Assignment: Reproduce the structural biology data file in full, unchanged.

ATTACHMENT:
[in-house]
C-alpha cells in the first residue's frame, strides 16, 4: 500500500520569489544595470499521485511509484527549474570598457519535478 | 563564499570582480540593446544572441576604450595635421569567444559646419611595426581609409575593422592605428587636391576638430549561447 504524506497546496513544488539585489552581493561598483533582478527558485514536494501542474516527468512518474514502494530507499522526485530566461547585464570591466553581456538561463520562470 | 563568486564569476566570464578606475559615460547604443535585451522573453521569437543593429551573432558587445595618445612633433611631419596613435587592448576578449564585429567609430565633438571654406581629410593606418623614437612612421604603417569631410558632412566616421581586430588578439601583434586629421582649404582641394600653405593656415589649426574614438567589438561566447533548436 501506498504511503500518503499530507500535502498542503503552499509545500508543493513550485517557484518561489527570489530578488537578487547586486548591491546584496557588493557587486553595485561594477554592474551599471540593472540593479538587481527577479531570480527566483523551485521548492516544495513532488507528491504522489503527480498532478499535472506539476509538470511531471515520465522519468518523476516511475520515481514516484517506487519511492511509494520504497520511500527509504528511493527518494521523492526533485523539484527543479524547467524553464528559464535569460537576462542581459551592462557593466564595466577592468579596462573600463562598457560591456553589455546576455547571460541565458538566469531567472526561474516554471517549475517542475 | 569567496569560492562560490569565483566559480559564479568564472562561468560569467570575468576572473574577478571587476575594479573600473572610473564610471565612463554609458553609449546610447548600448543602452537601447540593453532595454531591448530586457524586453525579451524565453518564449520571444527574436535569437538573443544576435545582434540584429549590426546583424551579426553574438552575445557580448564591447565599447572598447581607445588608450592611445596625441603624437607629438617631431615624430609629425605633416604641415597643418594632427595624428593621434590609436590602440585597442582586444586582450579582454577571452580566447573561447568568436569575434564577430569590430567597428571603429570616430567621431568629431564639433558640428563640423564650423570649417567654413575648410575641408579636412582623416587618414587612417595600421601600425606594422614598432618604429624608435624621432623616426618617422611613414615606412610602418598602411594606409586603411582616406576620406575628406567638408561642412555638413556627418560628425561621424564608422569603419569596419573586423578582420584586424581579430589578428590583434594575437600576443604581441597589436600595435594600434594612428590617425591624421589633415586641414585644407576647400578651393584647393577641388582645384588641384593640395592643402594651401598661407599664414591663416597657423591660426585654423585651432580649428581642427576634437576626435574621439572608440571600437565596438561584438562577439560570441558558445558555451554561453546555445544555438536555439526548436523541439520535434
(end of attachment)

[in-house]
C-alpha cells in the first residue's frame, strides 16, 4: 500500500520569489544595470499521485511509484527549474570598457519535478 | 563564499570582480540593446544572441576604450595635421569567444559646419611595426581609409575593422592605428587636391576638430549561447 504524506497546496513544488539585489552581493561598483533582478527558485514536494501542474516527468512518474514502494530507499522526485530566461547585464570591466553581456538561463520562470 | 563568486564569476566570464578606475559615460547604443535585451522573453521569437543593429551573432558587445595618445612633433611631419596613435587592448576578449564585429567609430565633438571654406581629410593606418623614437612612421604603417569631410558632412566616421581586430588578439601583434586629421582649404582641394600653405593656415589649426574614438567589438561566447533548436 501506498504511503500518503499530507500535502498542503503552499509545500508543493513550485517557484518561489527570489530578488537578487547586486548591491546584496557588493557587486553595485561594477554592474551599471540593472540593479538587481527577479531570480527566483523551485521548492516544495513532488507528491504522489503527480498532478499535472506539476509538470511531471515520465522519468518523476516511475520515481514516484517506487519511492511509494520504497520511500527509504528511493527518494521523492526533485523539484527543479524547467524553464528559464535569460537576462542581459551592462557593466564595466577592468579596462573600463562598457560591456553589455546576455547571460541565458538566469531567472526561474516554471517549475517542475 | 569567496569560492562560490569565483566559480559564479568564472562561468560569467570575468576572473574577478571587476575594479573600473572610473564610471565612463554609458553609449546610447548600448543602452537601447540593453532595454531591448530586457524586453525579451524565453518564449520571444527574436535569437538573443544576435545582434540584429549590426546583424551579426553574438552575445557580448564591447565599447572598447581607445588608450592611445596625441603624437607629438617631431615624430609629425605633416604641415597643418594632427595624428593621434590609436590602440585597442582586444586582450579582454577571452580566447573561447568568436569575434564577430569590430567597428571603429570616430567621431568629431564639433558640428563640423564650423570649417567654413575648410575641408579636412582623416587618414587612417595600421601600425606594422614598432618604429624608435624621432623616426618617422611613414615606412610602418598602411594606409586603411582616406576620406575628406567638408561642412555638413556627418560628425561621424564608422569603419569596419573586423578582420584586424581579430589578428590583434594575437600576443604581441597589436600595435594600434594612428590617425591624421589633415586641414585644407576647400578651393584647393577641388582645384588641384593640395592643402594651401598661407599664414591663416597657423591660426585654423585651432580649428581642427576634437576626435574621439572608440571600437565596438561584438562577439560570441558558445558555451554561453546555445544555438536555439526548436523541439520535434